Ideas for weekend study

Hi all!

During a normal week, I normally WaniKani and study grammar a bit every day. However, sometimes I can eek out a couple extra hours of free time on the weekends.

What do you guys study when you have a bit of extra time? I just try and study grammar more but honestly I don’t think it sticks as well as when I do my normal daily periods. I was thinking about maybe practicing speaking and listening on the weekends.


You could also do some kanji writing practice? Study stroke order if you hsven’t already, or just try to write down longer sentences, perfect your kana writing skills.

But speaking and listening are very important skills to practice. More important than handwriting, in any case


Sometimes when I have extra time and/or feel like doing something different, I look at a text that’s way above my skill level just to see how many bits and pieces of it I can understand. By coming back to the same text occasionally, I can make out more and more each time.

It’s definitely not the most efficient form of “study”, but it is a weird way of measuring your improvement that I find kind of fun and motivating.


I was going to suggest speaking and listening before I even got to the end of your post where you suggested it. I’d recommend going through some of the Japanese Pod 101 material. You can listen, read along on the PDF, and then try and imitate the speakers. Another option would be to spend some time using The Cut-Tongue Sparrow on Spotify. It is good for beginner listening and repeating/shadowing practice.

I’m finally at the level where I can read light novels and short stories in Japanese, so that is how I tend to spend my “extra time” in studying Japanese.


Whenever I have extra time, I go over the Japanese Sentences deck in Anki. It also has audio clips, so I’m not only integrating grammar and vocab (hopefully) by translating sentences, but also improving my listening skills! I also sometimes read/translate NHK Easy, which also has a recording you can listen to, of every article!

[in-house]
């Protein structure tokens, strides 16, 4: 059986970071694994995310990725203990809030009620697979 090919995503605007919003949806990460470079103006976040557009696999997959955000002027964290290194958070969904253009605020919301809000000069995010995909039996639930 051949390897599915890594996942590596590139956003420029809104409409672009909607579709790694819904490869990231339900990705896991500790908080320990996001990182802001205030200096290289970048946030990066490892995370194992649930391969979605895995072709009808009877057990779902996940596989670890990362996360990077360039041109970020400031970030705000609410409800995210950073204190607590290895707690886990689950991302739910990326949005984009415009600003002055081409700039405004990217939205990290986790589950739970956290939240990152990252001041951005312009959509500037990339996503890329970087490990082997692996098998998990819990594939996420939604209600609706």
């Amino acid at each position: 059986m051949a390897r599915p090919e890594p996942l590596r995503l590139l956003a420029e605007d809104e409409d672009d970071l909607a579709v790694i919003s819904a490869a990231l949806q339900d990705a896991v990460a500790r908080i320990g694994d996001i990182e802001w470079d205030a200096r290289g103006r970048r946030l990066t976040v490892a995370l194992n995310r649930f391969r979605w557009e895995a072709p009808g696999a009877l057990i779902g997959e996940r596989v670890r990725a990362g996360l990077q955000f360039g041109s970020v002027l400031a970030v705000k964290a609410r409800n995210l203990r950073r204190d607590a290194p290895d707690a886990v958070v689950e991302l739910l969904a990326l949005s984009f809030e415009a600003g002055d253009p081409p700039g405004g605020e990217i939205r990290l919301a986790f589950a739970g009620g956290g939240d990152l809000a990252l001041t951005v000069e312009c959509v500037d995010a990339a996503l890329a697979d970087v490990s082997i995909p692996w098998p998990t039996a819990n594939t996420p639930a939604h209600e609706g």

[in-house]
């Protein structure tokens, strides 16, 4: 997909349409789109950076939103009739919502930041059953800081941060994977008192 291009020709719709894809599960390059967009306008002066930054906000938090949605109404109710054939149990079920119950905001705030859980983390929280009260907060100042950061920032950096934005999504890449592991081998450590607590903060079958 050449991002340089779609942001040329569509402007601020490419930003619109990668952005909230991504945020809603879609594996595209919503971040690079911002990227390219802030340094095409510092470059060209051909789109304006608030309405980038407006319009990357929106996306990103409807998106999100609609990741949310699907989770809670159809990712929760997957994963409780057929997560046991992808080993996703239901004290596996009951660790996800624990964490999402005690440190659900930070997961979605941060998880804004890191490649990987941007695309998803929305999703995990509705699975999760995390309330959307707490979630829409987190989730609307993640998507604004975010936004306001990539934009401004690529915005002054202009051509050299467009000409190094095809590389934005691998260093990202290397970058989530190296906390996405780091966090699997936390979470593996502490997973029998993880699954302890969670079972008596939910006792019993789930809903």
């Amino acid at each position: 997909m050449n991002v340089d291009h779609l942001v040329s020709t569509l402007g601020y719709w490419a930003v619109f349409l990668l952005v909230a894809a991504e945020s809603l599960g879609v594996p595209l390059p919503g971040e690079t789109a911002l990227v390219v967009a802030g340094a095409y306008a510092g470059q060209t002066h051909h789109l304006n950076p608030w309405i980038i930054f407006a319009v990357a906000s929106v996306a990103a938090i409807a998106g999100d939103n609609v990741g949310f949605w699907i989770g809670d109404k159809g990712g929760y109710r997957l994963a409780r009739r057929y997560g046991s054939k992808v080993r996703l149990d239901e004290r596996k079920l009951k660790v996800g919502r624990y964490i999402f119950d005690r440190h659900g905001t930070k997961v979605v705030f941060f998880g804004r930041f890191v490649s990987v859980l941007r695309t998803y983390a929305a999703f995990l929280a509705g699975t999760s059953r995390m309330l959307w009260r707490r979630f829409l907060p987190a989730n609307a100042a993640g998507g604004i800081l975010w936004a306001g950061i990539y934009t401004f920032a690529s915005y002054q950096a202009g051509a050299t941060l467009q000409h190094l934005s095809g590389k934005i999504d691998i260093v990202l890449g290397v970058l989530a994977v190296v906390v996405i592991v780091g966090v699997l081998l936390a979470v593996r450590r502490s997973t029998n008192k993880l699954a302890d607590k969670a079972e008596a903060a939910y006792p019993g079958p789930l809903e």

I’d suggest listening practice. Anything from subbed anime (slice of life only) or jdramas to shadowing practice would really help you get a feel for sentence structure and the way people actually talk. Heres a great resource for practicing daily conversations:


What about Skype calls? There’s this guy called Benny Lewis who proposes speaking and immersion from day 1 (or from way earlier than you’d think anyway) as the best way to learn (supplemented with traditional study of course), using just your wits and a dictionary…lololol I don’t really know how it works but he’s got a cool blog. And you can get Skype teachers for not too much money per hour, I think.

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I have just recently subscribed to TV Japan and use it for listening practice. It’s motivating to hear and understand words and sentences I have learned. They also have loads of Japanese subtitles which I use for reading practice. They move fast, though, so I seldom (so far) get through the entire subtitle. But I keep working on it.

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If you’re into games, I’ve always found Let’s Play (実況プレイ in japanese) videos to be really nice and relaxing listening practice.

Since you don’t need to understand anything you can do it at any level, and the sentences spoken are often pretty short and simple as well.


My rotation is Wanikani, grammar study with my textbook which I turn into sentence and vocab flashcards on Anki, 1-2 Skype or in-person lessons per week, Shadowing, and writing practice. I also have a couple graded readers lying around for some casual reading.
For writing, I tried keeping a journal, but everyday is mostly the same during the week so I googled some random writing prompts and those are more interesting to write about. It stretches me to use different grammar and vocabulary. Then I post it on italki to get it corrected.

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A lot of great options. What I do: workbook exercises that weren’t assigned to me, review older vocabulary and grammar, get ahead on studying vocab, study for JLPT, listening and speaking practice. I think it’s best to work on whatever you feel will benefit you the most.

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I’d watch Japanese Ammo


Thanks everyone for the great ideas!

@Saida I do love writing kanji for fun so that’d be a nice routine to do on the weekends. It also helps learning kanji that haven’t stuck as well or only have slight differences between other ones.

@CheeseSwiftly I’ve done this before too! Being able to understand entire sentences on occasion is the best feeling ever.

@pgoonghang Thanks for the reassurance! Also I realised I made a JapanesePod101 account ages ago and didn’t realise how good all the free content is. Thank you so much! I am definitely going to make a habit of checking it out every weekend and maybe even a few times throughout the week.